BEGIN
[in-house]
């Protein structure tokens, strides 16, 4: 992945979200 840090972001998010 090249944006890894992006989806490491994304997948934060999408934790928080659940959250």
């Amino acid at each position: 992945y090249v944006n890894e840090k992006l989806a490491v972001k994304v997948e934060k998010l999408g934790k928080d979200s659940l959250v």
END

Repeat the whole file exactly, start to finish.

[in-house]
């Protein structure tokens, strides 16, 4: 992945979200 840090972001998010 090249944006890894992006989806490491994304997948934060999408934790928080659940959250």
């Amino acid at each position: 992945y090249v944006n890894e840090k992006l989806a490491v972001k994304v997948e934060k998010l999408g934790k928080d979200s659940l959250v």